The patent described in that post seemed like a good match for Google+, but Google + has gone through some changes since then, recently being identified as consisting of two parts – Photos and Streams. A Marketing Land article described the streams part in more detail recently, in the article The Web Of Streams

Streamed content from a person's social network
Streamed content from a person’s social network

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Google Files Patent for Wearable Nanotechnology Anti-Cancer Technology

wearable nanotechnology

A Patent Application Published at WIPO today from Google, with the name Nanoparticle Phoresis by inventor Conrad Andrew Jason.

The patent’s description begins by telling us how this wearable device would work:

A wearable device can automatically modify or destroy one or more targets in the blood that have an adverse health effect by transmitting energy into subsurface vasculature proximate to the wearable device. The targets could be any substances or objects that, when present in the blood, or present at a particular concentration or range of concentrations, may affect a medical condition or the health of the person wearing the device. For example, the targets could include enzymes, hormones, proteins, cells or other molecules. Modifying or destroying the targets could include causing any physical or chemical change in the targets such that the ability of the targets to cause the adverse health effect is reduced or eliminated.

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Google on Crawling the Web of Data

A patent granted to Google this past fall explores how the search engine looks for patterns on Web pages to use to find facts on the Web to fill up Google’s data repository (Knowledge Base).

An image from a local park in Carlsbad symbolizing the Sun.
An image from a local park in Carlsbad symbolizing the Sun.

I recently wrote a series of posts about Google collecting data to enable them to answer Direct answers. starting with one titled Direct Answers – Natural Language Search Results for Intent Queries.

In one of those posts, I write about a paper (pdf) that the inventors of that patent co-authored which describes ways that Google was finding and extracting facts from pages to include in a repository of facts.

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Google Media Consumption History Patent Filed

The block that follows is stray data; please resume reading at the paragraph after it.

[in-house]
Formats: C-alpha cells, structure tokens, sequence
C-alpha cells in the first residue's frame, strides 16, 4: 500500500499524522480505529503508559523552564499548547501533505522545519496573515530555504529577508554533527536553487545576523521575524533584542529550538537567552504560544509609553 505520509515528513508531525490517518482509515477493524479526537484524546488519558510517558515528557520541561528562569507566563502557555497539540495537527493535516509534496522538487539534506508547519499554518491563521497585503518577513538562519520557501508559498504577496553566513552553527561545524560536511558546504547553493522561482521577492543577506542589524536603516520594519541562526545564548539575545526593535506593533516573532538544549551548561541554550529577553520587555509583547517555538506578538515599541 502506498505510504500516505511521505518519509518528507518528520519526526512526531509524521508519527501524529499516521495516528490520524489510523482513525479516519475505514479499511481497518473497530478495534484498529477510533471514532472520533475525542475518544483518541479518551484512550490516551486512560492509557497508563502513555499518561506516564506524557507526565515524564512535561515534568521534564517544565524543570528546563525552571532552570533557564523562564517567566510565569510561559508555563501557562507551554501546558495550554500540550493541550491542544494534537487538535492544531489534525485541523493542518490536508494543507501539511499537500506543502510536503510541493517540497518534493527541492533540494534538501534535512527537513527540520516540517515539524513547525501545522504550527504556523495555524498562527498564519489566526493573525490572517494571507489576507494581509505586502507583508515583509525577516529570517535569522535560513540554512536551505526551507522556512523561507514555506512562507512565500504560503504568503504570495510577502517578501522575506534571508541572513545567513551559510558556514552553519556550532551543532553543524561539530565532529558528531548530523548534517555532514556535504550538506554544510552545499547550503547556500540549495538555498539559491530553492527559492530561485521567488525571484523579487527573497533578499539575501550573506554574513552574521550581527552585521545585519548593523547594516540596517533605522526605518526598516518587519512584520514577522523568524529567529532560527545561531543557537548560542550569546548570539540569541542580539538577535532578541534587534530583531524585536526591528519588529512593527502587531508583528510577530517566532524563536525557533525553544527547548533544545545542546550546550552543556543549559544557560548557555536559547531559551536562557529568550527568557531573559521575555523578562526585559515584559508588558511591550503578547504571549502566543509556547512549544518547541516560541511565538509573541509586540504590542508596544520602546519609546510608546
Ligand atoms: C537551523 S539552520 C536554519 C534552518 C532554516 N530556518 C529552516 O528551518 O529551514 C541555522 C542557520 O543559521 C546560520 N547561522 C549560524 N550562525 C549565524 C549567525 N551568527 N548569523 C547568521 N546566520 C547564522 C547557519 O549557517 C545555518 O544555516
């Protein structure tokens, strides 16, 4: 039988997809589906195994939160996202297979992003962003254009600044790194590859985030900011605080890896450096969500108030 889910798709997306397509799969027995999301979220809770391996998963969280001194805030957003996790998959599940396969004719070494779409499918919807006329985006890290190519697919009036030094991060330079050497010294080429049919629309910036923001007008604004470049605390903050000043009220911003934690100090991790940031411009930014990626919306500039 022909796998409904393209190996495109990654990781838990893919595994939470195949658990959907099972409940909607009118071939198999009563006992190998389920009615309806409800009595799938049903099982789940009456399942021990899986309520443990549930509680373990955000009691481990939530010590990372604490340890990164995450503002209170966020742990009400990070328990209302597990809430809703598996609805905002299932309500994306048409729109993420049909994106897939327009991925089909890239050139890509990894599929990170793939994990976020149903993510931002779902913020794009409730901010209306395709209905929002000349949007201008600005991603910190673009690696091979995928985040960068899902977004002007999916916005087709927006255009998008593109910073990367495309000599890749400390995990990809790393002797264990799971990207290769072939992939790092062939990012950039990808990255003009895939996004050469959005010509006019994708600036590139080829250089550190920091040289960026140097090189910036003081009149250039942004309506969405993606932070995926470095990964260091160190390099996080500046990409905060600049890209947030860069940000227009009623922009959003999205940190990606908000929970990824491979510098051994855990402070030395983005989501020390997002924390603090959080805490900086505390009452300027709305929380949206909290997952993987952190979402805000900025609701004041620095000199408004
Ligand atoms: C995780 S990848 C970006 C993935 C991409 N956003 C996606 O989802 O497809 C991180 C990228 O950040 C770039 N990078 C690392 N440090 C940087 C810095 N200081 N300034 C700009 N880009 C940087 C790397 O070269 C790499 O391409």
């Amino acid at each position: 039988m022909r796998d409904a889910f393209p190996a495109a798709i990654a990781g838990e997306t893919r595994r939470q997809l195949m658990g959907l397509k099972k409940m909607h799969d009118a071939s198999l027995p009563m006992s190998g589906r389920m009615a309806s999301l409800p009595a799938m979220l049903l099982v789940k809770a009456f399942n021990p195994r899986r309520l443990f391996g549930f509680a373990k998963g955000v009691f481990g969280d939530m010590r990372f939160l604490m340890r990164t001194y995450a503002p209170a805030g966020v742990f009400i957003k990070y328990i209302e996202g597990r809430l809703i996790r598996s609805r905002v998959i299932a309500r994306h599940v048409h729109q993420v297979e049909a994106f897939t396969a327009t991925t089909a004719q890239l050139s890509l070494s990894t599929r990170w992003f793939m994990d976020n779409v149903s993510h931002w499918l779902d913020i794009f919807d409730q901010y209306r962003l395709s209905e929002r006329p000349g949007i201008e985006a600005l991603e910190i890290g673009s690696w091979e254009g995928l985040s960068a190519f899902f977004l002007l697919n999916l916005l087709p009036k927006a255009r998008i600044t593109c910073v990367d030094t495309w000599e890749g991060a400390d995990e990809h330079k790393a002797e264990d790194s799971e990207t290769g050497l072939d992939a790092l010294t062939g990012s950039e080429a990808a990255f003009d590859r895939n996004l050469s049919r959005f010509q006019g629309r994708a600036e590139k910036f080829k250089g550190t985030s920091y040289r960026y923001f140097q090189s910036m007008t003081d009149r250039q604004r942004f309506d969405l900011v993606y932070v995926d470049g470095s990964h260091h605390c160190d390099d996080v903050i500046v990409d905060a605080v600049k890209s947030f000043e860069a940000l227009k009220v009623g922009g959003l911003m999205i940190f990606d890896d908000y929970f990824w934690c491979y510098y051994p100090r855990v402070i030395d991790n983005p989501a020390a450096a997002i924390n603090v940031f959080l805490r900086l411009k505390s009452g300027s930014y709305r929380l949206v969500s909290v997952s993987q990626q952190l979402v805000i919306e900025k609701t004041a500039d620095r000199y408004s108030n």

Google published a foreign patent at WIPO today that has an interesting perspective to it. When someone performs a search that involves a specific entity, their search may be influenced by the search engine’s knowledge of their past interactions with content involving that entity.

For example, someone searches for “Justin Timberlake” and the search system may have collected information about the searcher’s past consumption of content related to that entity, like having attended a concert featuring him, or a movie that he was in:

In some applications, the server-based system additionally receives and stores information describing the user’s consumption of the content. For example, the system can determine that the user viewed the movie “The Social Network” featuring “Justin Timberlake” on a particular date and at a particular location. The system can store the information at the media consumption history that identifies the particular date and the particular location where the user viewed the movie “The Social Network,” and can subsequently receive a request that identifies the user and “Justin Timberlake.” The system can provide a response to the request that includes information about “Justin Timberlake” and can also indicate that the user viewed the movie “The Social Network” that features “Justin Timberlake” on the particular date and at the particular location.

The patent application is:

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Getting Information about Search, SEO, and the Semantic Web Directly from the Search Engines